What Detekt was really all about
In this post I speak only for myself, with my own personal opinions and not the ones of any of the organizations I partnered with.
It’s been a crazy week that started roughly with Detekt and that, as it wasn’t crazy enough, unexpectedly ended with me and my “partner in crime” Morgan publishing information on NSA & GCHQ’s malware. It’s been a sleepless and stressful week, and now I feel it’s time to draw some conclusions.
As some of you might have heard, last week I launched together with Amnesty International, Privacy International, EFF and Digitale Gesellschaft a campaign named Resist Surveillance along with a simple utility called Detekt, designed to identify the presence of very specific families of malware on Windows computers.
Oh boy, it got attention.
Much to my surprise, the media coverage was enormous. Disproportionate I would say. It brought the campaign to the attention of a general public that was not the intended audience of our initiative. It attracted a lot of users and a lot of criticisms.
The premises of the tool were quite clear, but largely misunderstood. The first goal was to raise awareness on the inherent issues of the growing adoption of spyware by law enforcement and intelligence agencies. I will not get into the ideas and the specific concerns here, as I’ll probably dedicate a separate post to explain my motivations.
The second goal was to publicly provide a simple utility dedicated to the ones that are most likely targeted with state malware due to their journalistic and political activities and leverage some exclusive detection techniques that allowed us to identify such threats quite accurately.
It was widely and deeply misunderstood. It got perceived as a general purpose antispyware, which it wasn’t. It got perceived as a long term solution, which it wasn’t. The media coverage largely misrepresented the nature of the initiative. Some articles even titled “If you want to know if the NSA is spying on you, download this tool”, which is wrong and outrageous.
Many of the critics were directed to the technical implementation of the tool. We certainly had issues, especially in the beginning, with false positives that I did not expect. I worked around the clock to fix the issues as quickly as humanly possible and replying to every single person that wrote me informing them about the issue, apologizing and assisting with subsequent scanning attempts.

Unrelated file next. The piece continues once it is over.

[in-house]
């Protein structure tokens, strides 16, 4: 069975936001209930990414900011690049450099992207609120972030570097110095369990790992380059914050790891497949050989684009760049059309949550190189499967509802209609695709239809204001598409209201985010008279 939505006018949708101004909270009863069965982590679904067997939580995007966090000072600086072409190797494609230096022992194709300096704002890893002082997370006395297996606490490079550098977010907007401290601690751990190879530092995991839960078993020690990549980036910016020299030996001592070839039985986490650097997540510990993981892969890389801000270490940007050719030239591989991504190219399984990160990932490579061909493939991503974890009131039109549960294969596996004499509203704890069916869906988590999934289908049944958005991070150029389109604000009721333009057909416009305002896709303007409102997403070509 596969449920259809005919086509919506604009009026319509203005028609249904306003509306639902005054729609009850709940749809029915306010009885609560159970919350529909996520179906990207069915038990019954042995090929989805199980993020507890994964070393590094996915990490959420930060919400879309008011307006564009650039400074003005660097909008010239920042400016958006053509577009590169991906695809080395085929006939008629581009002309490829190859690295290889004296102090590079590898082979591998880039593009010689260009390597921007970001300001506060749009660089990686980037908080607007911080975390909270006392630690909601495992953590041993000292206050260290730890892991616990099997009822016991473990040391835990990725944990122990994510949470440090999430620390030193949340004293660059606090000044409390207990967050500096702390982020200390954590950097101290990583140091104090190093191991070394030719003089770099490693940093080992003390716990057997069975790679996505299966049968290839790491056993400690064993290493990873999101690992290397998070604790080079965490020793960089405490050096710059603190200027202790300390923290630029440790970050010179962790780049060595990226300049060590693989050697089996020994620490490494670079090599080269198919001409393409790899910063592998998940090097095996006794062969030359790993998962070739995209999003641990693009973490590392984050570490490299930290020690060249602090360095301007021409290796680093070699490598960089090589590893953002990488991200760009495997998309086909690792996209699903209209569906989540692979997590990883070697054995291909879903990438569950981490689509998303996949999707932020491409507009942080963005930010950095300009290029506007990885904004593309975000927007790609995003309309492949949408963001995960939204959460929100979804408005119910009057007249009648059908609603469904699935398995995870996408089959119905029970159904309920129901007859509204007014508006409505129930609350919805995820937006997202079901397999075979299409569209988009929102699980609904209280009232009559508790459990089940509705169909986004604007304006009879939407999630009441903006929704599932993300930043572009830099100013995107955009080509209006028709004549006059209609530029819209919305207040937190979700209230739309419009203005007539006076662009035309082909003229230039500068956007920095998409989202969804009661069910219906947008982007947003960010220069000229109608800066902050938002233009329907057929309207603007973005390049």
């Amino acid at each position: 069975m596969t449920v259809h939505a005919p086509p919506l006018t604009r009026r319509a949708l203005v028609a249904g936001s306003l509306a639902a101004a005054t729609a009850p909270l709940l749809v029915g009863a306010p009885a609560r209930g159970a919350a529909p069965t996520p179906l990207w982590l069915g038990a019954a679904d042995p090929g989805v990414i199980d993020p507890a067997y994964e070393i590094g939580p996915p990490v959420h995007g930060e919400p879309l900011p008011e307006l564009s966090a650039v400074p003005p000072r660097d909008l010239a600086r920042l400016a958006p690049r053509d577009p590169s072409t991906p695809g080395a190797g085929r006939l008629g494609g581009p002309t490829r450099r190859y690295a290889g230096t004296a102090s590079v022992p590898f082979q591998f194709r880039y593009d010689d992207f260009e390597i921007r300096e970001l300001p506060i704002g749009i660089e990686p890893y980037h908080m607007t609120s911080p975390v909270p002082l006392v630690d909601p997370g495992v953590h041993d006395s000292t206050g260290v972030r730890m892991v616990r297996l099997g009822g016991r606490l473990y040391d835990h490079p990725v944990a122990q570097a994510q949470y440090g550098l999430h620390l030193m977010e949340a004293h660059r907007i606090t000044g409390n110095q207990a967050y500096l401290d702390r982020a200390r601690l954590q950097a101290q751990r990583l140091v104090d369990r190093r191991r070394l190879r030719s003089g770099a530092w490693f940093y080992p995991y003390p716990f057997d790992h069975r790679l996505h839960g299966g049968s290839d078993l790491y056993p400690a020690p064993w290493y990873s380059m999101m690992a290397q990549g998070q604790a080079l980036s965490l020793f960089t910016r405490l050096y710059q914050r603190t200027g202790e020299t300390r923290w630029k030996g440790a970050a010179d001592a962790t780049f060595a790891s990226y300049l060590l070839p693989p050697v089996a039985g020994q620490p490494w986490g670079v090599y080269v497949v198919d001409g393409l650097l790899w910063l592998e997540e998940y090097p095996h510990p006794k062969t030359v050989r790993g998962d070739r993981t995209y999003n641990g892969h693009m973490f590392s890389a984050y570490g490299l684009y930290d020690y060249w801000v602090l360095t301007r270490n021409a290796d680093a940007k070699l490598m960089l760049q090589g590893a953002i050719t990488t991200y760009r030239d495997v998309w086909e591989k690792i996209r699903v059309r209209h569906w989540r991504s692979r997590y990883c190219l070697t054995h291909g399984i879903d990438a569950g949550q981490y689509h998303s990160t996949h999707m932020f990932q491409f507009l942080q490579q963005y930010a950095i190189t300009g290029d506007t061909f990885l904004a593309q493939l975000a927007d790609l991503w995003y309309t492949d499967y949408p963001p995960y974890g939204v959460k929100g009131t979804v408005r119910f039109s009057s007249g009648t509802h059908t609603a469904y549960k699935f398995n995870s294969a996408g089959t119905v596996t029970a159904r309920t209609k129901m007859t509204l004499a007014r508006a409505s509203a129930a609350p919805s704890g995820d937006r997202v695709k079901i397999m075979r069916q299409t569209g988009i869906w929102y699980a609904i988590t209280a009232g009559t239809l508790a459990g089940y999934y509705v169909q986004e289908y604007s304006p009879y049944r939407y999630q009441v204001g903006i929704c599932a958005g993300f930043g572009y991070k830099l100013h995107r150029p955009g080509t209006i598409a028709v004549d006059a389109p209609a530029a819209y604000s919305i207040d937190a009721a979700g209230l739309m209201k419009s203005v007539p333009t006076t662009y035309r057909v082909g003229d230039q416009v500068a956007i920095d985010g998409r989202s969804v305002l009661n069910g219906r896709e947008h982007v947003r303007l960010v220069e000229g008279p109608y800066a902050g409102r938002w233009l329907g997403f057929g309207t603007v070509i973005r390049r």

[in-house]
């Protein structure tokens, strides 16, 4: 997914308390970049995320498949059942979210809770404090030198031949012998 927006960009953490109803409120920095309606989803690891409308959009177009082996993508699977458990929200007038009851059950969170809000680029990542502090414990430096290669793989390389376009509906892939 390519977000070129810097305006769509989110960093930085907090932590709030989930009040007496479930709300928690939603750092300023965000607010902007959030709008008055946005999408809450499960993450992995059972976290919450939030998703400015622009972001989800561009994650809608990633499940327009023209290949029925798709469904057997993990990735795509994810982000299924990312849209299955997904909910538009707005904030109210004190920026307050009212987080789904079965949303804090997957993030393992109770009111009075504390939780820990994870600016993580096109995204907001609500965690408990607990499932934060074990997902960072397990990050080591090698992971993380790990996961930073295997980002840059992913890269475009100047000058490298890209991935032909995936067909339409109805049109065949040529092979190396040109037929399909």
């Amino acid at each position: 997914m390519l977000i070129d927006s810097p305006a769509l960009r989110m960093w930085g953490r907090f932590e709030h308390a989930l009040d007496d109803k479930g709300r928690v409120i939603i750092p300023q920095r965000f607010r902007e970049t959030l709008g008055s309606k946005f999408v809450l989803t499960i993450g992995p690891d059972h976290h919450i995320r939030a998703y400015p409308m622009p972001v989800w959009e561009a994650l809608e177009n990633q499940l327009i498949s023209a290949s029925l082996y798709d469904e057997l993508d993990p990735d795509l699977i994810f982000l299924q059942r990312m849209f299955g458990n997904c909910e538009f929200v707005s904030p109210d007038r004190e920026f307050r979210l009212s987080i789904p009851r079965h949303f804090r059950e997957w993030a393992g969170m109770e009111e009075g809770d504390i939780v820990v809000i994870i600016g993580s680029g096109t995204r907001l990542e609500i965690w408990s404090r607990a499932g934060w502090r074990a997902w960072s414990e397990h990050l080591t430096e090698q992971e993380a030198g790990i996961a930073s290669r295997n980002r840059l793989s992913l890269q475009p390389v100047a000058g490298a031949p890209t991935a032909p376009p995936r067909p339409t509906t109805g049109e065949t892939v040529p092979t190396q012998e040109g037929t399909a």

Many complained about the ease with which Detekt could be bypassed. Let me tell you, those critics missed the basic premise of the initiative: once the detection patterns are out and likely fixed in a matter of days by the respective surveillance vendors, potential bypassing of the tool itself is just completely irrelevant. At that point the tool is burned anyway.
It was a race, that had to be rapid and wide. That’s the reason why I didn’t even bother worrying for a second about reactionary bypass techniques.
Much to my surprise, some also felt it was a matter of controversy that we only detected a handful of spyware families. Well, that was the whole point. We specifically selected ones that have been used in political contexts. Later I even decided to narrow down the scanning to just two, FinFisher and HackingTeam RCS, mostly as a response to the large mischaracterization of Detekt as general purpose anti-spyware. No, false positives were not the motivation behind the removal of the others.
We were not replacing any security software. We were not pretending to be one. Unfortunately Antiviruses are regularly tested by surveillance vendors and routintely evaded by state malware:
This is the unfortunate nature of commercial surveillance: spyware vendors will work tirelessly until they’ll have bypassed any existing security software, before distributing their product to the customers.
It’s a cat and mouse game, that will never end. My hope was to twist the game and execute a quick action.
We had an edge, and wanted to make the best out of it. It worked:
Drawing a comparison with security vendors has never been part of my intentions. I realize their limitations as I do realize mine. You also have to consider that a large part of my intended audience often does not have access to commercial products, either because of a lack of resources or because of logistical issues, such as inability to do acquisitions online.
During the last years of work in this area, I’ve repeatedly encountered people who operate with old computers, old and unpatched versions of Windows and unsurprisingly no security product whatsoever. They are resourceless and left helpless.
We wanted to run a rapid triaging campaign dedicated to the many people that I know are being unjustly surveilled and harassed because of their social and political struggles, and that we are just not able to reach.
Ultimately, this was a learning experience. We had some problems. We helped some people. I failed at communicating my intentions to a large audience, but maybe we unintentionally succeeded at raising awareness in the general public and make people reflect on the dangers of the increasing use of malware and computer hacking by governments worldwide.
I stay true to my intentions, trying and failing is hopefully still better than not trying at all.